Special issue of Judicial Review on legal aid proposals

The Hart Publishing journal Judicial Review has published a special issue concerning the government’s legal aid proposals. The special issue contains a joint opinion written by Michael Fordham, Ben Jaffey and Ravi Mehta on the legality of the proposed residence test for civil legal aid, together with the consultation responses of several groups, including the Bingham Centre for the Rule of Law,  the Public Law Project, the Constitutional and Administrative Law Bar Association and the Bar European Group, the Bar Council and the circuit judges. The whole of this issue of the journal is (at least for now) available online free of … Continue reading Special issue of Judicial Review on legal aid proposals

Bingham Centre for the Rule of Law responds to Government’s legal aid proposals

A couple of weeks ago, I posted a short piece on the Government’s legal aid proposals. The Bingham Centre for the Rule of Law has now submitted its response to the Consultation Paper on legal aid. In its response, of which I am a co-author, the Bingham Centre argues that the proposed reforms will have a profound effect on access to justice, which is a constitutional right and a key element of the rule of law. We go on to say that the reforms would prevent the poor and disadvantaged from seeking judicial review of government decisions that may deny them their legal rights … Continue reading Bingham Centre for the Rule of Law responds to Government’s legal aid proposals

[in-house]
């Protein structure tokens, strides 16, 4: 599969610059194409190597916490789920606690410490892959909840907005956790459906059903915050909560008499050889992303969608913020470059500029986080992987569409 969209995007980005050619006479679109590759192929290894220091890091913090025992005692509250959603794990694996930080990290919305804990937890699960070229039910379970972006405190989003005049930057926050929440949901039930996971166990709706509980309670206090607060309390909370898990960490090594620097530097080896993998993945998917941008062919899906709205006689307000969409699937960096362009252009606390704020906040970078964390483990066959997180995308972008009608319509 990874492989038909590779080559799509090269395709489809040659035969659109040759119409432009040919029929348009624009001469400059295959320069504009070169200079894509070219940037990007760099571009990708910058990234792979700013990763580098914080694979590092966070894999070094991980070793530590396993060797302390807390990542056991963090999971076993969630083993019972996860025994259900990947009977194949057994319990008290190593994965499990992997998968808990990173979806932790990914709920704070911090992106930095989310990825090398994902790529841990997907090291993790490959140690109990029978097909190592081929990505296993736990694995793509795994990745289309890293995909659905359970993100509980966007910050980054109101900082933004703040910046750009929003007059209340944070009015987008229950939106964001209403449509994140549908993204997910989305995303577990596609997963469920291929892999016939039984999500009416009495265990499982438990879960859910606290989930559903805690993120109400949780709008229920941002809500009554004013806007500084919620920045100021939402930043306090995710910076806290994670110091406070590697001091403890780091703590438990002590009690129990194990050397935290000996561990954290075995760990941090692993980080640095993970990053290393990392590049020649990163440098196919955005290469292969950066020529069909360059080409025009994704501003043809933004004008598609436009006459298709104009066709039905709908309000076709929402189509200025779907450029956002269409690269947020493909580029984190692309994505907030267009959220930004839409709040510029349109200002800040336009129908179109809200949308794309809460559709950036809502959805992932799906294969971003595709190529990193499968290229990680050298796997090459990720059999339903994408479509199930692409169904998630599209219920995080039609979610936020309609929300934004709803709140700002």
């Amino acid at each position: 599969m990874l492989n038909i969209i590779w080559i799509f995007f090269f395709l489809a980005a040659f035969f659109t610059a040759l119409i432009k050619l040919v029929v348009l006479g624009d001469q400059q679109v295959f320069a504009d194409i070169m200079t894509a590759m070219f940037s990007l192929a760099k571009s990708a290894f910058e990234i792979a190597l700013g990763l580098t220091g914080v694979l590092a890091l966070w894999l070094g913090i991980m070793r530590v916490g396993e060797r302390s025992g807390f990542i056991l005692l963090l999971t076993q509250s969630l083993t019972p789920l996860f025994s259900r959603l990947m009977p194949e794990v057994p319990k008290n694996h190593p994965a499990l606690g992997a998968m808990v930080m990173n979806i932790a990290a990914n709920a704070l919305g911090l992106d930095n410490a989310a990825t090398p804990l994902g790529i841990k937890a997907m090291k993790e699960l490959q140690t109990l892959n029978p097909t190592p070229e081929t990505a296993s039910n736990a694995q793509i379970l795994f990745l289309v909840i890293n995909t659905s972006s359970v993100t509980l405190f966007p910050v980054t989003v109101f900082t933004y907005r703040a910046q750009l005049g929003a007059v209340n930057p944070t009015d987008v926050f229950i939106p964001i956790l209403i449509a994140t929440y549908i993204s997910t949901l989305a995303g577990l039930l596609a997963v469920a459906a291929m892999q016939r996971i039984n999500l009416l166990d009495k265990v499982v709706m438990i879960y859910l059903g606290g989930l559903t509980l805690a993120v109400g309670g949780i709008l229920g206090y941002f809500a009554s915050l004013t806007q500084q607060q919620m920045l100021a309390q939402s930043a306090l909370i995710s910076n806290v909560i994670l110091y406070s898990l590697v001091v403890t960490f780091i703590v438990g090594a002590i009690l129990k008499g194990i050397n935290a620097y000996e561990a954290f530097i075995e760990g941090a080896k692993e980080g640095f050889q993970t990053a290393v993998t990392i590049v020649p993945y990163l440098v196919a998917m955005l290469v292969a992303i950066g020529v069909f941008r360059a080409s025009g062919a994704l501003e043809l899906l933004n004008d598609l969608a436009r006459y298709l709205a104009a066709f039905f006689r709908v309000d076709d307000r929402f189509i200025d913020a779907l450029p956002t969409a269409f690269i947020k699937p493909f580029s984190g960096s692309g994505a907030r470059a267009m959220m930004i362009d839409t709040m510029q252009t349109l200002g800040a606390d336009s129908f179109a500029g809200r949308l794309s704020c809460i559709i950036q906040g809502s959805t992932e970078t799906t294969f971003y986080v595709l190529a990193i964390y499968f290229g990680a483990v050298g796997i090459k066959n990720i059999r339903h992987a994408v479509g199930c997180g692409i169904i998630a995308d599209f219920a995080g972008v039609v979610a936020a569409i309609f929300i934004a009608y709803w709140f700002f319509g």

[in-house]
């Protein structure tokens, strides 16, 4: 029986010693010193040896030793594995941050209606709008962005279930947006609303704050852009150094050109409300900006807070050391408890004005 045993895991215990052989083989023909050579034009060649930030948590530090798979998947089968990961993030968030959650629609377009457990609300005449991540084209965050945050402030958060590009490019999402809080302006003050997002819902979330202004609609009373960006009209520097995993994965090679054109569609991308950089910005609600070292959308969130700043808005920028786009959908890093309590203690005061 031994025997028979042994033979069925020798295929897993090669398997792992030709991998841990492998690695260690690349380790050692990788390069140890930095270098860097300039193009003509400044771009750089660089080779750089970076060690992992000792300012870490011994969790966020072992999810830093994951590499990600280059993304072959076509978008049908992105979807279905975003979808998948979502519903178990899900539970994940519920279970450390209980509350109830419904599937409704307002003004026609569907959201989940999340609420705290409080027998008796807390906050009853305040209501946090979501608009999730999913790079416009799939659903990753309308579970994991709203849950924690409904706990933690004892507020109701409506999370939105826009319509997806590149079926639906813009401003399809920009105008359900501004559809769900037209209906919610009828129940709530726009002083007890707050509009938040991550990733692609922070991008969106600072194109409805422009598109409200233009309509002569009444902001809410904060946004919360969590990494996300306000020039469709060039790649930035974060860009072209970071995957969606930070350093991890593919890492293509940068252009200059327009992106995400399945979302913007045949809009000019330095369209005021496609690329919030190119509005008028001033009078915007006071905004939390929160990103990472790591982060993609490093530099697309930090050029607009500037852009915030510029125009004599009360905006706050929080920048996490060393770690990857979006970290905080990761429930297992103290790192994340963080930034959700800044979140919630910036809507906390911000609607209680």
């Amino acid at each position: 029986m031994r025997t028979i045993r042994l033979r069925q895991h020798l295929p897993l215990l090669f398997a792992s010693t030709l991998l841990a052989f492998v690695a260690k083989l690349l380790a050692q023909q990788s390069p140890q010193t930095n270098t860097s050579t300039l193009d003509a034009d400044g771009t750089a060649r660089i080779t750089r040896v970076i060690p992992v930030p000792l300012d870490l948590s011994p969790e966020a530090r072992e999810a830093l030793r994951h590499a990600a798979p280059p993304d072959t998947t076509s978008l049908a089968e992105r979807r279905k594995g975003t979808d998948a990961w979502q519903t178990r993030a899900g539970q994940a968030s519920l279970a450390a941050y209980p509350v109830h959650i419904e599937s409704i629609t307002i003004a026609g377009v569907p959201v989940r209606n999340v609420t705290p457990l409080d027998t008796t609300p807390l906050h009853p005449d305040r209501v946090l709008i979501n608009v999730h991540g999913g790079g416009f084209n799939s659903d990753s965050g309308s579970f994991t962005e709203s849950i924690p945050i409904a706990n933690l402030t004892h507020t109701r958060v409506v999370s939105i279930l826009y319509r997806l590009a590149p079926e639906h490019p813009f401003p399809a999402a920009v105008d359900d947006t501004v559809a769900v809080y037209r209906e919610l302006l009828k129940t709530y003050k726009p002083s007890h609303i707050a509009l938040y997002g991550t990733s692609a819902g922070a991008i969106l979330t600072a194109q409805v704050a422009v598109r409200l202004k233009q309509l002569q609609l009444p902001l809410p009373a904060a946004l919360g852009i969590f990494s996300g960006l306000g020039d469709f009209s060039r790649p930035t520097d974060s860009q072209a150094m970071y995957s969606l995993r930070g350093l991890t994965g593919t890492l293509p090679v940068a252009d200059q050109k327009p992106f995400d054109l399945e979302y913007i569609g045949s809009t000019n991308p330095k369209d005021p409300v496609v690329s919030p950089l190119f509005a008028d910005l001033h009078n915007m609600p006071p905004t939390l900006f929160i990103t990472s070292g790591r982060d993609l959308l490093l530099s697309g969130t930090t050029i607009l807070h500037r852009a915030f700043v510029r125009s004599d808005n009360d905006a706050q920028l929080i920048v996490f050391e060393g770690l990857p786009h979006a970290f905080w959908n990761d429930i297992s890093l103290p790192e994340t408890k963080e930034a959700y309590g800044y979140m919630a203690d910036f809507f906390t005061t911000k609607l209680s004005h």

Legal aid, judicial review and the rule of law

The government’s proposals to make radical changes to the criminal legal aid system have received widespread attention. In particular, the proposal to introduce a system of tendering that would remove client choice has been strongly criticized as striking at the heart of the lawyer-client relationship. It has also been argued that it may amount to a breach of the right to legal representation enshrined in Article 6 ECHR. Less attention, however, has been devoted to the impact the government’s proposals would have in relation to non-criminal, including public law, matters. In fact, the impact in that area would likely be … Continue reading Legal aid, judicial review and the rule of law